With distinctly sore heads and box game-induced achey legs, we woke up the next morning to discover that the sun was still skulking behind a thick layer of ominous looking clouds. Determined to hit the beach regardless, we packed up our books and suncream and headed down to Unawatuna, a beach resort just a few minutes drive from the fort. A couple of fresh coconuts and plenty of cloudbathing later, we eventually had to admit defeat and went to join the Hong Kong contingent for a long wine-fuelled lunch at the Galle Fort Hotel

After a seriously scrummy lunch of nicoise salads and the best french fries in Sri Lanka (VERY traditional...), we got back to game playing and working our way through the wine list. As the sun began to slink below the horizon, we retired to the fort walls to watch the much moaned about grey clouds come into their own as they turned from gold to mauve to midnight blue.

Once the sun had well and truly disappeared we decided to wander off the wine and headed off to explore the jumble of twinkly-lit fort streets. Having not set foot inside a shop for over 24 hours, us Mice were getting retail withdrawal symptoms so were thrilled to discover the gorgeous Mimi Mango, a boutique crammed with a rainbow of floaty maxi-dresses, beaded silk scarfs and flowing kaftans. Middle Mouse snapped up a stunning boho maxi and we stepped outside just as the rain started again. Grabbing three passing tuk tuks we barrelled fifteen minutes down the coast to Wijaya Beach - a gorgeous beachside restaurant/bar/party spot where the cocktails are deadly and the woodfired pizzas are ridiculously delicious.

Far too much pizza and round after round of passion fruit mojitos later, it was suddenly midnight and our plans to be up the next morning at 5am to go whale watching sounded pretty unlikely...

But, we're Mice not men, and the Tamarind Hill four poster was comfortable enough to make five hours' sleep feel like fifteen (sort of...). Despite slight hangovers and it still being pitch black outside, at 5am sharp three ever so slightly grumpy girls were Mirissa bound with two of our best HK boys for a morning of blue whale spotting...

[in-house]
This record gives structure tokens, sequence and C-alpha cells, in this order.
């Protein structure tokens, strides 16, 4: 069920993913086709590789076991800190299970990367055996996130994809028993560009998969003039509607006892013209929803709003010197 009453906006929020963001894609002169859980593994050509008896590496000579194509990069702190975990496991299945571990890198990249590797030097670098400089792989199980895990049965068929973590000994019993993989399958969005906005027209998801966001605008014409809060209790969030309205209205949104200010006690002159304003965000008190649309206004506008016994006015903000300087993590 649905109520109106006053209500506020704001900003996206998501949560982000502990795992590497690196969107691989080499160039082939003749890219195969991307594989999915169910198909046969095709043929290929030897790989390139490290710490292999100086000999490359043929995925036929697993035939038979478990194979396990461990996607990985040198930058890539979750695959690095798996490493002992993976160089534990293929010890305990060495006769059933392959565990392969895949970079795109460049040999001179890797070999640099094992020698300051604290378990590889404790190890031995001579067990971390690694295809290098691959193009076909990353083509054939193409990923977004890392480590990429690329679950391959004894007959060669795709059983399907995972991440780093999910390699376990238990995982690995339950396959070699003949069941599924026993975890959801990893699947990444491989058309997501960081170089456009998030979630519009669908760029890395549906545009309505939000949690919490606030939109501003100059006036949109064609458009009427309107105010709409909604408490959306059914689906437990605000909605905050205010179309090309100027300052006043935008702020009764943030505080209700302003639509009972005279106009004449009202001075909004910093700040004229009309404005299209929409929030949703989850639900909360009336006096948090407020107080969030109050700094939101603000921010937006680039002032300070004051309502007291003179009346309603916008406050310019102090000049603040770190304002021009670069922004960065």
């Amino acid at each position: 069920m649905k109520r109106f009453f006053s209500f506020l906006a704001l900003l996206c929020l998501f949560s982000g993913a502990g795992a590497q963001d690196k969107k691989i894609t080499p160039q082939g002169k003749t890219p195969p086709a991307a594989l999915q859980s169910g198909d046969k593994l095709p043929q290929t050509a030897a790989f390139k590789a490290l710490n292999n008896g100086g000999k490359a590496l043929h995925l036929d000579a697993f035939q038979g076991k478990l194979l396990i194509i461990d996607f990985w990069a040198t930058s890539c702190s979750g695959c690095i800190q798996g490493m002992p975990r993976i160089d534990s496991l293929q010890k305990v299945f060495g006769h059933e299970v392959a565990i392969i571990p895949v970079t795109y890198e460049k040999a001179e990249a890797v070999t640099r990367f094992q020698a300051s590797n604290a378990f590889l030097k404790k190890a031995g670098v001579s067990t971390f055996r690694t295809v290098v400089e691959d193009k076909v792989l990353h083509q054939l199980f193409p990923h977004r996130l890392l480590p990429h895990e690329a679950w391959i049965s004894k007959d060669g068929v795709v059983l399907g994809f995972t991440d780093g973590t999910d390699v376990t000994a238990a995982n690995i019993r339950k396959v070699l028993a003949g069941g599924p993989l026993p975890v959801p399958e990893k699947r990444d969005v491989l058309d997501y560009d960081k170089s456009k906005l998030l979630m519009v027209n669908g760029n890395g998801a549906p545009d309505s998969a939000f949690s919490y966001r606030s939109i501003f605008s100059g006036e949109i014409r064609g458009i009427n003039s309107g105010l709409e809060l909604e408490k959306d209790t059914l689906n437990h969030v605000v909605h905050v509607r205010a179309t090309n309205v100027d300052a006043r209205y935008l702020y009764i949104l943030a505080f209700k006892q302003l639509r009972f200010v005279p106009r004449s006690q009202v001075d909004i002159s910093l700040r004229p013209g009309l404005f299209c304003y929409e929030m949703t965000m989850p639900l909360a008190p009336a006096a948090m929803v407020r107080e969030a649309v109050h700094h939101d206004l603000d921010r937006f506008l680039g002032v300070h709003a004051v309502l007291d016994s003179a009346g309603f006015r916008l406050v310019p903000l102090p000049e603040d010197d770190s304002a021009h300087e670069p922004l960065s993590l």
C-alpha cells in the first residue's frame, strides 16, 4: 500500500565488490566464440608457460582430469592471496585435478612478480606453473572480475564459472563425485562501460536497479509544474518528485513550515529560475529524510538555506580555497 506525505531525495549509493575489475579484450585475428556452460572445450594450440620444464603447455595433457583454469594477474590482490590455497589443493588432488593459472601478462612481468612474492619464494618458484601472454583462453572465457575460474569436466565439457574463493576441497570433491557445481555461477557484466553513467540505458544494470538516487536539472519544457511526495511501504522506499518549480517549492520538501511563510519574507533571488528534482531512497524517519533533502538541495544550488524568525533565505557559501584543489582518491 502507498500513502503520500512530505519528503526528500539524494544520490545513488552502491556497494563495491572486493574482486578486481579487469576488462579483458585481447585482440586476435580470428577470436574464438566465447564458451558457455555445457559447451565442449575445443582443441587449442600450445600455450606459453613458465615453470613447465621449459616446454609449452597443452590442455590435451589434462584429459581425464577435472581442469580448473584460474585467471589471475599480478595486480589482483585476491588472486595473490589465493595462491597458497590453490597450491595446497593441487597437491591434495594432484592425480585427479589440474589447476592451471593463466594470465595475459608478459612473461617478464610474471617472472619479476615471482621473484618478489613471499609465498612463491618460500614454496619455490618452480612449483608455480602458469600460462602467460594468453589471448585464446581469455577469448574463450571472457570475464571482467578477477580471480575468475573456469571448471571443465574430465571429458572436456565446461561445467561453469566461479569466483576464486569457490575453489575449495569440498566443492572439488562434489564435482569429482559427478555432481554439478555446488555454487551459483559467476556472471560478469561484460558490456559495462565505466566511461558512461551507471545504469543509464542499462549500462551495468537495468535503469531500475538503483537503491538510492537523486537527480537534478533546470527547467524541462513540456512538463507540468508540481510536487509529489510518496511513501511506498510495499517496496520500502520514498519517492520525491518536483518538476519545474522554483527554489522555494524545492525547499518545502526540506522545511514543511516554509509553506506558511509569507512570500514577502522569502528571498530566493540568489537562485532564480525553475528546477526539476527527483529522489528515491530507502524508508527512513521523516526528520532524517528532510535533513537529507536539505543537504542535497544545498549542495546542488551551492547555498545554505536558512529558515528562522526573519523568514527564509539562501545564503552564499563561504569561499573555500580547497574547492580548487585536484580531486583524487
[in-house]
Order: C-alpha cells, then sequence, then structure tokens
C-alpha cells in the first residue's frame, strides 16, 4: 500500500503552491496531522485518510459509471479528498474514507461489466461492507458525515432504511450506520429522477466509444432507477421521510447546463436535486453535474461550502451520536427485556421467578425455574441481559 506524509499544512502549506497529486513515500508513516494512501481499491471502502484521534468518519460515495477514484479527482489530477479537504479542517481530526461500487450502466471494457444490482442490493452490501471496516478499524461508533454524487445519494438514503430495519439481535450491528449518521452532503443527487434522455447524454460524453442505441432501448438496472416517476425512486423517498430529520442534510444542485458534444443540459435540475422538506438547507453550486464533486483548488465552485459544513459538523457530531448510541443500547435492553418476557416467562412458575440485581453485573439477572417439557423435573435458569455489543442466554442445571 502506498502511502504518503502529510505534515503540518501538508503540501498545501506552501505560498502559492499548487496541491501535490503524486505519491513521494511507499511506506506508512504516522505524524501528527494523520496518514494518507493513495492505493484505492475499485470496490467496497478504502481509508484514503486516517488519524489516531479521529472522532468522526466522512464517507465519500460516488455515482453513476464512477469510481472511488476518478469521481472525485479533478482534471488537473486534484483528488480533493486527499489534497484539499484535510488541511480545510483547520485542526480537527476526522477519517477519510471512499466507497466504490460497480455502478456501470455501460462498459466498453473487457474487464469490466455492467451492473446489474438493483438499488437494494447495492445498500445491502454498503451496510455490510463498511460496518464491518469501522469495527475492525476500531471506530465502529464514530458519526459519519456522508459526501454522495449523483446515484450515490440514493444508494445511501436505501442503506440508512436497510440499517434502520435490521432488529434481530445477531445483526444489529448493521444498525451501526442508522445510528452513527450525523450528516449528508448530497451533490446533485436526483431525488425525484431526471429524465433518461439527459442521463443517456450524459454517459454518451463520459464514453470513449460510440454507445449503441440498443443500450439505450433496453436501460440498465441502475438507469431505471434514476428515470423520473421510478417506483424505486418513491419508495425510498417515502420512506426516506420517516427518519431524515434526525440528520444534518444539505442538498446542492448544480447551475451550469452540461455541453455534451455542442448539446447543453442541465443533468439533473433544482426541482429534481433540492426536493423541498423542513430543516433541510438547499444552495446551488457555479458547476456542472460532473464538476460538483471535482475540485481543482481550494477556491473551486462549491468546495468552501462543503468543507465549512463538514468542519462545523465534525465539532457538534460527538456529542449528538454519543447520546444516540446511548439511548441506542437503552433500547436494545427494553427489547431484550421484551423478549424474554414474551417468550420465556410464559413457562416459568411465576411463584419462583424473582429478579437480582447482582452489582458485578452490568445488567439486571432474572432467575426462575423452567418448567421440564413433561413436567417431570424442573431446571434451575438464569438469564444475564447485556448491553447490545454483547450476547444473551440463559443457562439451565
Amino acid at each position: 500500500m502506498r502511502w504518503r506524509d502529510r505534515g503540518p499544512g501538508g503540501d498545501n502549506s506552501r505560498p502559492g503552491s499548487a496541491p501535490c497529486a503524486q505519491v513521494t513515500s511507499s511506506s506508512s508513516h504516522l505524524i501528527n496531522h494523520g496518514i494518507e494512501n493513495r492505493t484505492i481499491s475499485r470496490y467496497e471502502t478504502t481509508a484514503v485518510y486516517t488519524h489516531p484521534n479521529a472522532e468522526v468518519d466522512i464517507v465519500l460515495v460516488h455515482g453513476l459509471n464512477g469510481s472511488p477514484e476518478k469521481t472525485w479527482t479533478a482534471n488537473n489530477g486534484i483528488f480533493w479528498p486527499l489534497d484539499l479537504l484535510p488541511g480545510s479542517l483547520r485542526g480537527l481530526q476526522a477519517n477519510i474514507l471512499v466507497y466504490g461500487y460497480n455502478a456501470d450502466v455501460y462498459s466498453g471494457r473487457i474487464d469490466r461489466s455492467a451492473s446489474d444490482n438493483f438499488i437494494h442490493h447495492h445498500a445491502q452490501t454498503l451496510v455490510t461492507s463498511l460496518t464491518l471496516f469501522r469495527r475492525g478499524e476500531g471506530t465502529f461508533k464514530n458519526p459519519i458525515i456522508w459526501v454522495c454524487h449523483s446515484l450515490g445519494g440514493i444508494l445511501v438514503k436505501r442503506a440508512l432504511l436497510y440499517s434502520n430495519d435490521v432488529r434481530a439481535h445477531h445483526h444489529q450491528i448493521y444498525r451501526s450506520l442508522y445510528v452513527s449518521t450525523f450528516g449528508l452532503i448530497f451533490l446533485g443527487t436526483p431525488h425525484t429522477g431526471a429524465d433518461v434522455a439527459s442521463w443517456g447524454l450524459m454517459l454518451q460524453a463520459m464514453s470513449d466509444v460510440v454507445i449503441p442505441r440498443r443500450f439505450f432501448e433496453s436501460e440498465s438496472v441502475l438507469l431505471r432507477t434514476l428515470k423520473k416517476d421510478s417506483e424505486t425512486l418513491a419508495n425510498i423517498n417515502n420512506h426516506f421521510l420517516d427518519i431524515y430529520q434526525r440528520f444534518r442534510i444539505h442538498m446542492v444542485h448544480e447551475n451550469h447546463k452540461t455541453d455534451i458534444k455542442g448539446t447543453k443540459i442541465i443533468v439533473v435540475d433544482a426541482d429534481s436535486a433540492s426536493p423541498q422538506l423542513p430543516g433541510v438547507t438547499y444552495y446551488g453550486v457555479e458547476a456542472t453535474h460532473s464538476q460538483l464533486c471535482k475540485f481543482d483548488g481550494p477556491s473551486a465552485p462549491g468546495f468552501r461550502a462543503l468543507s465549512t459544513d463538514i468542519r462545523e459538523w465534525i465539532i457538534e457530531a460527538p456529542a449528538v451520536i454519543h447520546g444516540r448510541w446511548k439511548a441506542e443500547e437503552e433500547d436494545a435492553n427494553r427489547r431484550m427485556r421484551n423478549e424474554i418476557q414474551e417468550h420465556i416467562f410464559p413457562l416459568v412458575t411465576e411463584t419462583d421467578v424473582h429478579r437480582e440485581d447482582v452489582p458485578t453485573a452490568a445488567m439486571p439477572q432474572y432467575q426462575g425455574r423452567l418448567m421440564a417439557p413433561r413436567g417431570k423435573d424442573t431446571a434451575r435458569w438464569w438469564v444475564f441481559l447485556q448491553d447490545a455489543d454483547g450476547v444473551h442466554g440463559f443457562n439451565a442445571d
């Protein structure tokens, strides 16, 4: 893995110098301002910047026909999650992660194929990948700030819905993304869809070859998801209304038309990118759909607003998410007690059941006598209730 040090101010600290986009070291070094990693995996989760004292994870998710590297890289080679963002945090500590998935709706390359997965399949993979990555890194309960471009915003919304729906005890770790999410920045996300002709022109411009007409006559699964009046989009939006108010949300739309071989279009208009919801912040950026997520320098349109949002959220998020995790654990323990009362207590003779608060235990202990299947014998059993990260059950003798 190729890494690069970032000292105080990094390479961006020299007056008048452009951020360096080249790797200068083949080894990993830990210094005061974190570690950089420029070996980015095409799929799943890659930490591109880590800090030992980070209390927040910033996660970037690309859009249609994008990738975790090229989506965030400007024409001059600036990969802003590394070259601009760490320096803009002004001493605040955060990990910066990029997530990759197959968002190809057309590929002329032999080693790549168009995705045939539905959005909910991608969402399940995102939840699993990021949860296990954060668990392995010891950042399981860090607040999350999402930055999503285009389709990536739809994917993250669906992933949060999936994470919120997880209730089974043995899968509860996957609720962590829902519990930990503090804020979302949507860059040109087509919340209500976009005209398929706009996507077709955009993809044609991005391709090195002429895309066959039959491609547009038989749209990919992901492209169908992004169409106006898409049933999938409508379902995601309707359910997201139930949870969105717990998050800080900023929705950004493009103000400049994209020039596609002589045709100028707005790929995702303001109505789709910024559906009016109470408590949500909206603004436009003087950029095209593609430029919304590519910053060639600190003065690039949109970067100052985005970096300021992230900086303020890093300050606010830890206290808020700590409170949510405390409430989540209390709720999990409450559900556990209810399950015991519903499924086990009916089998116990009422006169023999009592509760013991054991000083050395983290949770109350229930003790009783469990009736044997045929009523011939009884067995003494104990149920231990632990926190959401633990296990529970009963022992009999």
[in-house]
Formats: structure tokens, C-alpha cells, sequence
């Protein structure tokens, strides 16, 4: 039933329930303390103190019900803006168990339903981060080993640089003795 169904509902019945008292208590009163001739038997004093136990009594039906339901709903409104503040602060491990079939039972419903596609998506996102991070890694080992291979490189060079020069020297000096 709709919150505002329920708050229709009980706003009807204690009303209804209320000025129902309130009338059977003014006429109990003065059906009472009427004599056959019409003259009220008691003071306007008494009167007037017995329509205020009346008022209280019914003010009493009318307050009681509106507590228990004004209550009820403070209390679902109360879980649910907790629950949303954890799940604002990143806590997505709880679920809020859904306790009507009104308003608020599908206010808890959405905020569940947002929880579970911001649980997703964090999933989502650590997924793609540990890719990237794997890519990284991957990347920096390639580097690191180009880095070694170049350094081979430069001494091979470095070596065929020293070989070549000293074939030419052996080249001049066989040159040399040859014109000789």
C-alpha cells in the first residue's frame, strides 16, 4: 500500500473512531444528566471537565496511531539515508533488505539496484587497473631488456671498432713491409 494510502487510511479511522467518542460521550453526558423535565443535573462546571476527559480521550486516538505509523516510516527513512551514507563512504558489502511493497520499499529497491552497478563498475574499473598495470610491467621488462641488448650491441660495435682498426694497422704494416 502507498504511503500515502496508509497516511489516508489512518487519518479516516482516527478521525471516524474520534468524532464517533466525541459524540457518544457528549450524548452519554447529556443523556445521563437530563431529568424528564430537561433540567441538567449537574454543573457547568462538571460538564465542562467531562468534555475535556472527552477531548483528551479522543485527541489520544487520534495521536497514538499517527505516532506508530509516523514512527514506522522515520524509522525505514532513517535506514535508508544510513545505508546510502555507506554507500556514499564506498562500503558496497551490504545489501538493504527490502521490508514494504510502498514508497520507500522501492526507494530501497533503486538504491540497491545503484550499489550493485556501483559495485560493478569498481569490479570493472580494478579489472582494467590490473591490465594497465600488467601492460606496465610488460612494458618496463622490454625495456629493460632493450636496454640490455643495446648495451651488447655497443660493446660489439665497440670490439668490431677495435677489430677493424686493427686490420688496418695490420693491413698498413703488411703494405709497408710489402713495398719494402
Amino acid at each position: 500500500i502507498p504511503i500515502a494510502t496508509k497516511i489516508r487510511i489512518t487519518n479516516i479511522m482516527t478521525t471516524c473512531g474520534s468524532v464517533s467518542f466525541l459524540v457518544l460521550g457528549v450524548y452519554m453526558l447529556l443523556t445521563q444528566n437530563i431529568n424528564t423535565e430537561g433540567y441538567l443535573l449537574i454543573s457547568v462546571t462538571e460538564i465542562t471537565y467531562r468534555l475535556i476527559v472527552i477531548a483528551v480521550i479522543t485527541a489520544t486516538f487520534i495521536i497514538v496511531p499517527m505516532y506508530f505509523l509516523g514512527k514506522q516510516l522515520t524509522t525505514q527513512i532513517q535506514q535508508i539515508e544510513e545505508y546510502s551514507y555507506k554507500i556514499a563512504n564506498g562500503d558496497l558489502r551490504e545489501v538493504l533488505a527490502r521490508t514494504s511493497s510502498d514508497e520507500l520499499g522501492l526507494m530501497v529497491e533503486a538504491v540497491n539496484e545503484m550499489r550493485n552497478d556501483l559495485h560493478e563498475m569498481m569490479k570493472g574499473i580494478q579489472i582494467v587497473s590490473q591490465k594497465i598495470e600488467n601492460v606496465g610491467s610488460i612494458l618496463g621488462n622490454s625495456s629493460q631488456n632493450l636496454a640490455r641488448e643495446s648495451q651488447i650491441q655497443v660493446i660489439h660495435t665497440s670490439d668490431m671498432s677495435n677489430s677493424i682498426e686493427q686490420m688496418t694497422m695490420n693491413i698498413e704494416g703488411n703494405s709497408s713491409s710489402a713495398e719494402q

About an hour's drive from Galle, Mirissa is situated at the Southern-most tip of Sri Lanka. From December-April pods of blue whales migrate to Antartica and as the continental shelf is so close to the Sri Lankan coastline, a relatively short boat ride brings you to one of the best spots in the world to catch a glimpse of these enormous ocean-dwelling mammals.

We arrived at the docks just after the sun had come up and as we bundled onto the top deck of the boat, we all laughed about the time that us Mice had been on a boat in Greece and all felt horrifically seasick after the person beside us had bizarrely produced a boiled egg from nowhere and started to peel and eat it.

The boat slowly filled up with binocular weilding toursists, it began to drizzle and we all nervously eyed the choppy, grey waves. Keeping our spirits high with stupid stories and jokes about our giant orange life jackets, we were so distracted that none of us really noticed that we'd set sail. 

That didn't last long though. Ten minutes later our faces had all turned ever so slightly green and we were beginning to wonder why on earth any of us had thought getting up at the crack of dawn to go and look at big fish was a good idea... And at about that moment, like a scene from a horror film, the person next to Middle Mouse opened a tupperware box, produced a hard boiled egg and started to peel and eat it...

If we hadn't all felt so unbeliveably unwell, it would have been very, very funny.

An hour and a half of naseau and moaning later there was a kerfuffle at the front of the boat and we suddenly raced at breakneck speed towards a patch of sea that the crew were wildly waving at. Suddenly a plume of spray flew up a couple of hundred metres from the boat accompanied by a great big huffing noise pitched somewhere between the sound of a steam train and an elephant. Eyes now trained on the spot that had caused the commotion we all goggled at the sight of a glossy, blue/black expanse of enormous animal rolling through the waves, fins clearly visible - we were a whisper away from a real life blue whale! Before we could quite process the enormity of it all, up flipped a huge Y-shaped tail and in seconds slipped, virtually noiselessly, beneath the surface of the water again.